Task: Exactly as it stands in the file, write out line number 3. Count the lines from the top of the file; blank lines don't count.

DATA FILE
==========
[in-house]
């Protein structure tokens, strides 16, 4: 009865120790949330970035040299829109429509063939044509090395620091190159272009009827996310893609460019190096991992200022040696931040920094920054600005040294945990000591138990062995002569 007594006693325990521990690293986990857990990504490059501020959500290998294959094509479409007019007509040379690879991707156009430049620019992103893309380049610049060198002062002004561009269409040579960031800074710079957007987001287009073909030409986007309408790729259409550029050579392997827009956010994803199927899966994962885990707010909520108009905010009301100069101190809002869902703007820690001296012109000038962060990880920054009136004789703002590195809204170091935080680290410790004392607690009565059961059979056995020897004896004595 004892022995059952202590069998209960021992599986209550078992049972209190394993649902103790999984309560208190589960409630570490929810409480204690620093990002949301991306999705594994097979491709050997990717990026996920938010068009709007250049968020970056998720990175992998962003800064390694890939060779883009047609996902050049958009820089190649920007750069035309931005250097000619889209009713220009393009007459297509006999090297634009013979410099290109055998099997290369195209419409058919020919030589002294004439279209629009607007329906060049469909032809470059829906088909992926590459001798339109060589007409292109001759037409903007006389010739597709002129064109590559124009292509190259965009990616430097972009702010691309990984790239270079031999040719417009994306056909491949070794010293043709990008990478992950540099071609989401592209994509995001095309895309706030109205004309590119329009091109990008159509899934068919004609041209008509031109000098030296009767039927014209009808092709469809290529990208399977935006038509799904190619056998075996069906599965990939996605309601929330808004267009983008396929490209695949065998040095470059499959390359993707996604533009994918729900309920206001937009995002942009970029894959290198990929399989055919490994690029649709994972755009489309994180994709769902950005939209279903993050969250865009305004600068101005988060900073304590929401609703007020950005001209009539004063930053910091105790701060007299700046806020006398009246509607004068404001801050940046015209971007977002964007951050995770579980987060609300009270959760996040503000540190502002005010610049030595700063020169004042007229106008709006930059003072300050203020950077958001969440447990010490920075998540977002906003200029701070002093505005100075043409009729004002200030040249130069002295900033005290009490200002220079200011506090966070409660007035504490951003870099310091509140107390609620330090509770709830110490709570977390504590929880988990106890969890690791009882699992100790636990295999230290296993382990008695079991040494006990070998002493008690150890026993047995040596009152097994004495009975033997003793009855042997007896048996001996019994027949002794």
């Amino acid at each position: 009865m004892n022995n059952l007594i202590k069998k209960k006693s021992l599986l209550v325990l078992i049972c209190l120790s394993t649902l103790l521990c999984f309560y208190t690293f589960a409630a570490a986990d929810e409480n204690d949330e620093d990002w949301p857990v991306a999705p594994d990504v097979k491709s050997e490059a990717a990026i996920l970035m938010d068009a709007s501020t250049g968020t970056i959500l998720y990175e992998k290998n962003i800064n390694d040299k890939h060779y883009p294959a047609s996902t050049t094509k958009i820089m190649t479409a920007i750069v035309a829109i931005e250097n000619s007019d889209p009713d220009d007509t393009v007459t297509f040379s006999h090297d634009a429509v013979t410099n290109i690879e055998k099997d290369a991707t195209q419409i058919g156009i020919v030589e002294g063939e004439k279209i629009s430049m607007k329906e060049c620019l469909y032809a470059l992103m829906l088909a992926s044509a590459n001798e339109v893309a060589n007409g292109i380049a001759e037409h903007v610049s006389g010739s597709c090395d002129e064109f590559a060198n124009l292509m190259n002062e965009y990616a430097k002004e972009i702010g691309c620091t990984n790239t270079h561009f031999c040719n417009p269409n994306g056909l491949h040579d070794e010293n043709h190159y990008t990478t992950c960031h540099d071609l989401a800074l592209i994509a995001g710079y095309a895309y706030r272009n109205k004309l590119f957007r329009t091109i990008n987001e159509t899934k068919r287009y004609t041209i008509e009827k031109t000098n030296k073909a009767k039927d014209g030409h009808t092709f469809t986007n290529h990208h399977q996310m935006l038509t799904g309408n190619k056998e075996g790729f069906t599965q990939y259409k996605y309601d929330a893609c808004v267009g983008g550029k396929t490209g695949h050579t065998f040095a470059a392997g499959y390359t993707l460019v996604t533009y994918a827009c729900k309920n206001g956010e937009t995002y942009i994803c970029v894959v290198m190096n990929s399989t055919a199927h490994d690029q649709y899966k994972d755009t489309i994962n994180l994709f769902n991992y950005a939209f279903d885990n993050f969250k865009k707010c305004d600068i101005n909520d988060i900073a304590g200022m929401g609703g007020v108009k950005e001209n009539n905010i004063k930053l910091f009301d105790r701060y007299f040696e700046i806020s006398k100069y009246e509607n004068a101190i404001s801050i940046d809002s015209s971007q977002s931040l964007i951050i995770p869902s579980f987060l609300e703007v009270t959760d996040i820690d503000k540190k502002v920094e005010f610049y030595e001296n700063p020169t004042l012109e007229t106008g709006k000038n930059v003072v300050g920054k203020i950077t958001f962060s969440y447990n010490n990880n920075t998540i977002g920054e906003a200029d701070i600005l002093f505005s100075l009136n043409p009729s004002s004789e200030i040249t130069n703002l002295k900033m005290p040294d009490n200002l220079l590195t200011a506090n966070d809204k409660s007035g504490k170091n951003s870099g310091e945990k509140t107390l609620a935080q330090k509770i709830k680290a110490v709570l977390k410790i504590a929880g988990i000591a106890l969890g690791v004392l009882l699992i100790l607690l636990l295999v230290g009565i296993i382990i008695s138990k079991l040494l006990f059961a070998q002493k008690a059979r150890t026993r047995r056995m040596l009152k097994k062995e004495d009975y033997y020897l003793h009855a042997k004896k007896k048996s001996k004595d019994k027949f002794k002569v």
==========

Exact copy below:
């Amino acid at each position: 009865m004892n022995n059952l007594i202590k069998k209960k006693s021992l599986l209550v325990l078992i049972c209190l120790s394993t649902l103790l521990c999984f309560y208190t690293f589960a409630a570490a986990d929810e409480n204690d949330e620093d990002w949301p857990v991306a999705p594994d990504v097979k491709s050997e490059a990717a990026i996920l970035m938010d068009a709007s501020t250049g968020t970056i959500l998720y990175e992998k290998n962003i800064n390694d040299k890939h060779y883009p294959a047609s996902t050049t094509k958009i820089m190649t479409a920007i750069v035309a829109i931005e250097n000619s007019d889209p009713d220009d007509t393009v007459t297509f040379s006999h090297d634009a429509v013979t410099n290109i690879e055998k099997d290369a991707t195209q419409i058919g156009i020919v030589e002294g063939e004439k279209i629009s430049m607007k329906e060049c620019l469909y032809a470059l992103m829906l088909a992926s044509a590459n001798e339109v893309a060589n007409g292109i380049a001759e037409h903007v610049s006389g010739s597709c090395d002129e064109f590559a060198n124009l292509m190259n002062e965009y990616a430097k002004e972009i702010g691309c620091t990984n790239t270079h561009f031999c040719n417009p269409n994306g056909l491949h040579d070794e010293n043709h190159y990008t990478t992950c960031h540099d071609l989401a800074l592209i994509a995001g710079y095309a895309y706030r272009n109205k004309l590119f957007r329009t091109i990008n987001e159509t899934k068919r287009y004609t041209i008509e009827k031109t000098n030296k073909a009767k039927d014209g030409h009808t092709f469809t986007n290529h990208h399977q996310m935006l038509t799904g309408n190619k056998e075996g790729f069906t599965q990939y259409k996605y309601d929330a893609c808004v267009g983008g550029k396929t490209g695949h050579t065998f040095a470059a392997g499959y390359t993707l460019v996604t533009y994918a827009c729900k309920n206001g956010e937009t995002y942009i994803c970029v894959v290198m190096n990929s399989t055919a199927h490994d690029q649709y899966k994972d755009t489309i994962n994180l994709f769902n991992y950005a939209f279903d885990n993050f969250k865009k707010c305004d600068i101005n909520d988060i900073a304590g200022m929401g609703g007020v108009k950005e001209n009539n905010i004063k930053l910091f009301d105790r701060y007299f040696e700046i806020s006398k100069y009246e509607n004068a101190i404001s801050i940046d809002s015209s971007q977002s931040l964007i951050i995770p869902s579980f987060l609300e703007v009270t959760d996040i820690d503000k540190k502002v920094e005010f610049y030595e001296n700063p020169t004042l012109e007229t106008g709006k000038n930059v003072v300050g920054k203020i950077t958001f962060s969440y447990n010490n990880n920075t998540i977002g920054e906003a200029d701070i600005l002093f505005s100075l009136n043409p009729s004002s004789e200030i040249t130069n703002l002295k900033m005290p040294d009490n200002l220079l590195t200011a506090n966070d809204k409660s007035g504490k170091n951003s870099g310091e945990k509140t107390l609620a935080q330090k509770i709830k680290a110490v709570l977390k410790i504590a929880g988990i000591a106890l969890g690791v004392l009882l699992i100790l607690l636990l295999v230290g009565i296993i382990i008695s138990k079991l040494l006990f059961a070998q002493k008690a059979r150890t026993r047995r056995m040596l009152k097994k062995e004495d009975y033997y020897l003793h009855a042997k004896k007896k048996s001996k004595d019994k027949f002794k002569v």